Australian Universities

SMUS-University-Counselling

Riding the ferry across Sydney Harbour to Manly beach on a warm July day, it is hard to believe that it is winter.  But this is one thing that North American students get used to quickly in Australia.  Semester 2 starts in mid-winter it does in many parts of the world, but winter is relatively warm in Australia. 

Australia has more to offer than just a warm climate and beautiful beaches:  Some of the most interesting flora and fauna in the world, a warm, friendly people, an active sporting culture, and some very fine universities.  Sydney boasts two of the best:  The University of New South Wales, which has just introduced a major scholarship program for international students, and Australia’s first university, the 150 year-old University of Sydney.  More great universities are found in Brisbane, Gold Coast, Canberra, Perth, Adelaide, and Melbourne.  Australia’s largest university – Monash – spreads over six campuses just south of Melbourne and also has campuses in four other parts of the world.  The total student population at Monash is around 65,000.  Melbourne is also home to the University of Melbourne, the Royal Melbourne Institute of Technology, LaTrobe University, and Victoria University.  Melbourne is the centre of Australia’s national sport – Aussie Rules Football, one of the most challenging and exciting field games in the world.  Aussie Rules is played on cricket ovals; cricket is another top sport in Australia.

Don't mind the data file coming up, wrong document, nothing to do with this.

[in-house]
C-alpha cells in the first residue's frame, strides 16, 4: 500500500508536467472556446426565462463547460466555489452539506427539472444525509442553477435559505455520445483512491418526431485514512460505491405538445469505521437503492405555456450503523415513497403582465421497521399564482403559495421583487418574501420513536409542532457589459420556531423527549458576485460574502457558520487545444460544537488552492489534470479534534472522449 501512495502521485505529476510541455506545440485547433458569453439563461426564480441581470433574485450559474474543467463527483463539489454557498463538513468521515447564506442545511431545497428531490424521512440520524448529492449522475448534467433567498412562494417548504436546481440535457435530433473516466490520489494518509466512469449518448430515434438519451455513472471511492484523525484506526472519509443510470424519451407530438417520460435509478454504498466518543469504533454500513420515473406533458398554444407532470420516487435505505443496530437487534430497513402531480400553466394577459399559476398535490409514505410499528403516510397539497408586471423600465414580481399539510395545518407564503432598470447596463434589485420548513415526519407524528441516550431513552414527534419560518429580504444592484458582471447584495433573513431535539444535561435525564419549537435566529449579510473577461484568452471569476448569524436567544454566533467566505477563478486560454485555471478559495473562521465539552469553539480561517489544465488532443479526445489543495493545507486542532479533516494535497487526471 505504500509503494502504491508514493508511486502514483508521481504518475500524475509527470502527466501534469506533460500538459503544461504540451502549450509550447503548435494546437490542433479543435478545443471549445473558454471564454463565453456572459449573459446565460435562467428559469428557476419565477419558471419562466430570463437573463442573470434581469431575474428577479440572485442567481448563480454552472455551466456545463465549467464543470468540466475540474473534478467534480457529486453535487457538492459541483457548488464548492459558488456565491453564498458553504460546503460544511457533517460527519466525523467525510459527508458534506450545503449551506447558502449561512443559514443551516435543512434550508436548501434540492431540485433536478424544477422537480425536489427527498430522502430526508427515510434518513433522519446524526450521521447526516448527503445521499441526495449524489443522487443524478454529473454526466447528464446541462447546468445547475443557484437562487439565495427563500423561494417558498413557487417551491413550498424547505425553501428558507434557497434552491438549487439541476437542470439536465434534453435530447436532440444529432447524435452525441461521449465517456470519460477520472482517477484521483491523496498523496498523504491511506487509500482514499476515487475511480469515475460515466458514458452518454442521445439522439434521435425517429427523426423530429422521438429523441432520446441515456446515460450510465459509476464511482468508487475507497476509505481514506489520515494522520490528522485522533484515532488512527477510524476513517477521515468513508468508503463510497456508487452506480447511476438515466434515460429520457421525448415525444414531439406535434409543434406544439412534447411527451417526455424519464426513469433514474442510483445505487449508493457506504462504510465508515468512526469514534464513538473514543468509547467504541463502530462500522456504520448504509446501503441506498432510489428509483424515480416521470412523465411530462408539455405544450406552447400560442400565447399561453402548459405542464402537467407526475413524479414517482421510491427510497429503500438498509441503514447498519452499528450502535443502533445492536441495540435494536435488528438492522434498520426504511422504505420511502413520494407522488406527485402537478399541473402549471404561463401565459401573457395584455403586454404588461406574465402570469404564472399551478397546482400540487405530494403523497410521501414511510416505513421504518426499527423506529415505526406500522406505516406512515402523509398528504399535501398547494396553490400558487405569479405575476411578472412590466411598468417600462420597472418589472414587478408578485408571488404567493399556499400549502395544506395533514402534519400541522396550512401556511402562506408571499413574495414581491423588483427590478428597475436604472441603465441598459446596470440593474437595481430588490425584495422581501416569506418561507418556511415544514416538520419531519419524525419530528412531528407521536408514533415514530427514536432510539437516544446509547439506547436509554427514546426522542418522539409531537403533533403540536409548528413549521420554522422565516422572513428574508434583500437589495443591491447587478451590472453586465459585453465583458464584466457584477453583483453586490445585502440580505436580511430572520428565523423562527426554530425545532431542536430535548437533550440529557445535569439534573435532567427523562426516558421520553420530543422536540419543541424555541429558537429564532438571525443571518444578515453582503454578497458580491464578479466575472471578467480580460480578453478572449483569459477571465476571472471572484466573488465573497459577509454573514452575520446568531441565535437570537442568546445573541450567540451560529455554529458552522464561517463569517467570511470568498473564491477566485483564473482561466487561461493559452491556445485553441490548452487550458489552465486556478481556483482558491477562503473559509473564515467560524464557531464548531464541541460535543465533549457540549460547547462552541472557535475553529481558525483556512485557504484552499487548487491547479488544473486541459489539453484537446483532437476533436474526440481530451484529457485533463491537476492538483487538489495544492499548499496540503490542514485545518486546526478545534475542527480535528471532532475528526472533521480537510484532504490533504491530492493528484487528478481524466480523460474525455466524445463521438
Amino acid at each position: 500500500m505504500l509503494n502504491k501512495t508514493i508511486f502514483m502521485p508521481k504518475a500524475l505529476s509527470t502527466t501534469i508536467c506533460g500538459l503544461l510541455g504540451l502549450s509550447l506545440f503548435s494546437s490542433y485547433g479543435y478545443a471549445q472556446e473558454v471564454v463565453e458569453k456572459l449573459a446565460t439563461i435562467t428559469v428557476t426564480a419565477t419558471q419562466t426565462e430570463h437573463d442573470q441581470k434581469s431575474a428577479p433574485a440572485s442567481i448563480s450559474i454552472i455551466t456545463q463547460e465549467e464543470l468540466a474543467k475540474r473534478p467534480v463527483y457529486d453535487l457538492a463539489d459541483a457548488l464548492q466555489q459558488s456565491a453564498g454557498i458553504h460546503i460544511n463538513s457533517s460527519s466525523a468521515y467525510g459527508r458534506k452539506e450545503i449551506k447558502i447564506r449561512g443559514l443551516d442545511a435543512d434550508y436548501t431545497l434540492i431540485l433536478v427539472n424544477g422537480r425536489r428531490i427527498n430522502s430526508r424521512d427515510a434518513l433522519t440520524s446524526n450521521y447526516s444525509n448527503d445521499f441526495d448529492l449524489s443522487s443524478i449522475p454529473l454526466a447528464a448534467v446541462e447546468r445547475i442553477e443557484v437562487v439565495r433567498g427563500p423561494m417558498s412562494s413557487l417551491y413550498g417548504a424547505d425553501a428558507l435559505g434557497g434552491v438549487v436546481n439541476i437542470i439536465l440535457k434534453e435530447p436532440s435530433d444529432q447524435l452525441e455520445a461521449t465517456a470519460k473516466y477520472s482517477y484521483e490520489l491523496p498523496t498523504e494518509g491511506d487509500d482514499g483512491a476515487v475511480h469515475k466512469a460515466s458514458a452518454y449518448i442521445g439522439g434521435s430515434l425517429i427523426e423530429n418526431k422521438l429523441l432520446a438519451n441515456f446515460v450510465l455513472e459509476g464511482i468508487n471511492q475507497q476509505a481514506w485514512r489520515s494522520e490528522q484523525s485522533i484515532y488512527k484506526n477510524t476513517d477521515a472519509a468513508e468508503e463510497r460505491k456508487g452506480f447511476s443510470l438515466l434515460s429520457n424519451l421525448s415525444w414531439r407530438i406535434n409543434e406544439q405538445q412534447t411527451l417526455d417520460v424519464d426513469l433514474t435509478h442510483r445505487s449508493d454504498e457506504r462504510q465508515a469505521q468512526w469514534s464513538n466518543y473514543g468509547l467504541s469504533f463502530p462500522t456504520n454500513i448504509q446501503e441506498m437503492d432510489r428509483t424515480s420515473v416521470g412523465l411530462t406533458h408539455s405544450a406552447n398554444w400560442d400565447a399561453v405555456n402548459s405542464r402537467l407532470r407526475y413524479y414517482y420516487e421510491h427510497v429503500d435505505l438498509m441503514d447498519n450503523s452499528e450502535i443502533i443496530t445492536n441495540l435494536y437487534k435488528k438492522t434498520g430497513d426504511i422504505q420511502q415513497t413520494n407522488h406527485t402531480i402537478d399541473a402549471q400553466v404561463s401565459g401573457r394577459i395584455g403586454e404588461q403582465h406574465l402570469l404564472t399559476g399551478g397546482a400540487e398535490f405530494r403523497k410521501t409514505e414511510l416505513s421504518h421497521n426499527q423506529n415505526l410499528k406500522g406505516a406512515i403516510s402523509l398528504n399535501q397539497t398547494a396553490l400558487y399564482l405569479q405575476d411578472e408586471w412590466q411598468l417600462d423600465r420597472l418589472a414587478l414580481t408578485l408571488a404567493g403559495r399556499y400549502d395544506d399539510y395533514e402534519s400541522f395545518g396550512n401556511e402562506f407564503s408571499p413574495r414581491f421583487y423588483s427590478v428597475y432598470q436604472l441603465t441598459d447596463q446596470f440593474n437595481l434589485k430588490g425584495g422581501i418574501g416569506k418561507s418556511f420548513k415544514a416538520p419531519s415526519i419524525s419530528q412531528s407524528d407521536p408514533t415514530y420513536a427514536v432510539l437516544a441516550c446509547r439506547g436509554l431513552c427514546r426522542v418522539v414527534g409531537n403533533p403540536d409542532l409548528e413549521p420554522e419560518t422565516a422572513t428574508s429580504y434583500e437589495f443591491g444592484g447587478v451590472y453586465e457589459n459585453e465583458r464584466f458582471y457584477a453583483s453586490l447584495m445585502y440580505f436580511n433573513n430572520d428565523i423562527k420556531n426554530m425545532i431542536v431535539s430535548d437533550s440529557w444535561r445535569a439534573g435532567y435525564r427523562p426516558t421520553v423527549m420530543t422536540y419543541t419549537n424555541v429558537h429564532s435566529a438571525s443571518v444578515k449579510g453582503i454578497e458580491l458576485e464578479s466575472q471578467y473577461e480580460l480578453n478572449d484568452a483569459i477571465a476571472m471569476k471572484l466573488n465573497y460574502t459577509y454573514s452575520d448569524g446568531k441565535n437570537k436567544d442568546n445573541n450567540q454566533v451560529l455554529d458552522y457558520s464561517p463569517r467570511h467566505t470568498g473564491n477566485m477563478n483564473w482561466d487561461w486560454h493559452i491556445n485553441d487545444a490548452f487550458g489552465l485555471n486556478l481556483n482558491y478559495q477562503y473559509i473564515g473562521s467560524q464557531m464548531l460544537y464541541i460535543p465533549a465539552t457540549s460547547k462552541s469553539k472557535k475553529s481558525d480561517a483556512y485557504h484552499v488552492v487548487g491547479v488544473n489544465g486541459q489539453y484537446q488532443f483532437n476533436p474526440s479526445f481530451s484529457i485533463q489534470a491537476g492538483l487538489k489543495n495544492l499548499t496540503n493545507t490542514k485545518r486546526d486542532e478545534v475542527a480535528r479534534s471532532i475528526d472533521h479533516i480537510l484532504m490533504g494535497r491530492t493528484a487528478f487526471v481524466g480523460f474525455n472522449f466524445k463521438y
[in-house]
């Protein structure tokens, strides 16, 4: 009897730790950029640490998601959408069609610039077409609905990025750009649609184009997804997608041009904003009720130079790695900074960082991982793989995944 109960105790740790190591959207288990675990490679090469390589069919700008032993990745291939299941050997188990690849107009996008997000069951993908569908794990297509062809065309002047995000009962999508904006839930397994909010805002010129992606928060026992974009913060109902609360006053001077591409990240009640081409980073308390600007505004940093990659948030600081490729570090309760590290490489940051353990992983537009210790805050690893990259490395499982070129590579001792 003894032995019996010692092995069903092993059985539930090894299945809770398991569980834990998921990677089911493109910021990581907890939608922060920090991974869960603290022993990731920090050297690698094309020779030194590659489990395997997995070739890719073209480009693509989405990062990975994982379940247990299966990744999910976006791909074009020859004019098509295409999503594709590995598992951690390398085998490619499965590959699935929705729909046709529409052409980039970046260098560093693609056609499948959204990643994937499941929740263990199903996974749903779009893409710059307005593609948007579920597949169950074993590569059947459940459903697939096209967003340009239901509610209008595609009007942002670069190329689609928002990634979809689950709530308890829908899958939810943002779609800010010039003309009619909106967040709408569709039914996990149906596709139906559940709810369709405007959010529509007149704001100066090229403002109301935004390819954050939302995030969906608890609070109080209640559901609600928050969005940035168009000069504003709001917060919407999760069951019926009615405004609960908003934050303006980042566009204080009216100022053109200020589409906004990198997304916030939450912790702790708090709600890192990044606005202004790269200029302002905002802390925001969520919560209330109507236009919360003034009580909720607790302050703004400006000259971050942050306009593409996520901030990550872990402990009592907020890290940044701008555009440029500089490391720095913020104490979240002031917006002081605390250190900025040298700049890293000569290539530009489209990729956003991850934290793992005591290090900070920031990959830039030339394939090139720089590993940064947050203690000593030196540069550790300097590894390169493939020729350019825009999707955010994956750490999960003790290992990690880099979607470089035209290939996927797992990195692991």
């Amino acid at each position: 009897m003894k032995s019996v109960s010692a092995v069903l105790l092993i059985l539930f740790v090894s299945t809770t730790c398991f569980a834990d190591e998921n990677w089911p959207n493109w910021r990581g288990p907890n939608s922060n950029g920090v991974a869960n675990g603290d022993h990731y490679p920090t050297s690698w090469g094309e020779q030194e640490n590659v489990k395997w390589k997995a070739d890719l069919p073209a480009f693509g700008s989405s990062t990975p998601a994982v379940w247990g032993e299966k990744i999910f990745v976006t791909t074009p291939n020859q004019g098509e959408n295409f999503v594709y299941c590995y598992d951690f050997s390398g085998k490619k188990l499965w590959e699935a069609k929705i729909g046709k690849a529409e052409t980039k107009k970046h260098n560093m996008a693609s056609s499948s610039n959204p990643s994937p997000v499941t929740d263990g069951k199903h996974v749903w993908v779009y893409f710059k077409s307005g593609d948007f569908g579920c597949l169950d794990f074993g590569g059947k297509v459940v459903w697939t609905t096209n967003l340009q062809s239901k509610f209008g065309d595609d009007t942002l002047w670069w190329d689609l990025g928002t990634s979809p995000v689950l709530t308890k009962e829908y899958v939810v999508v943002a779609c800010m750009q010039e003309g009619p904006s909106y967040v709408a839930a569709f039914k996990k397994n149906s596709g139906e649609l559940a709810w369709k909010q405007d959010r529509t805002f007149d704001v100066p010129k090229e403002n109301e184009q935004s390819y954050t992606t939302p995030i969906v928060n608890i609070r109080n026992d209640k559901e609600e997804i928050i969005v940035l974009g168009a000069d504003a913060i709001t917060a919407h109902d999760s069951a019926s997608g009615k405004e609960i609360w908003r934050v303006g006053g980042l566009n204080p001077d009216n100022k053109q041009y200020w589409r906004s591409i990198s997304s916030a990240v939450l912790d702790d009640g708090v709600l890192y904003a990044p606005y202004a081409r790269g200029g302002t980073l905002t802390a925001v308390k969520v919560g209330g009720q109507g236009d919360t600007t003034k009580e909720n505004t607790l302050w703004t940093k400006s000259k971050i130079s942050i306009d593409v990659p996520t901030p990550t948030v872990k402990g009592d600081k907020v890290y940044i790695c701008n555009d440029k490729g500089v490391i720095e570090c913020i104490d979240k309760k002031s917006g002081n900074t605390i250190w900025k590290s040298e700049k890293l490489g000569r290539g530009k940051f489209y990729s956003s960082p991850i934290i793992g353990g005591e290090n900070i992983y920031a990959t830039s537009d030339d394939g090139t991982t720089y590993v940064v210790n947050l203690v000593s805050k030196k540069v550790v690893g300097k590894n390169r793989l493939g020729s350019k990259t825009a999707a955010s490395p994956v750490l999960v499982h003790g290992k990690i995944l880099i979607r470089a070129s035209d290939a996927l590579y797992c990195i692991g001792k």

International Students entering Australian universities find themselves in multi-cultural communities as it is not uncommon for 25% or more of the students attending an Australian university to be international students.  Students who can enter their own domestic universities are generally suitable candidates for admission in Australia.  Program structures are closely aligned with the British system.  Many degrees are offered in 3-year format and early entry into Law and Medicine is common.

A wonderful educational and cultural adventure awaits international students who apply to Australian universities.  The financial commitment is significant, but the combination of scholarship and well-paid student work can have a very positive influence on the financial picture.

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Jake Humphries is Career Day Co-ordinator and an ELL teacher at St. Michaels University School.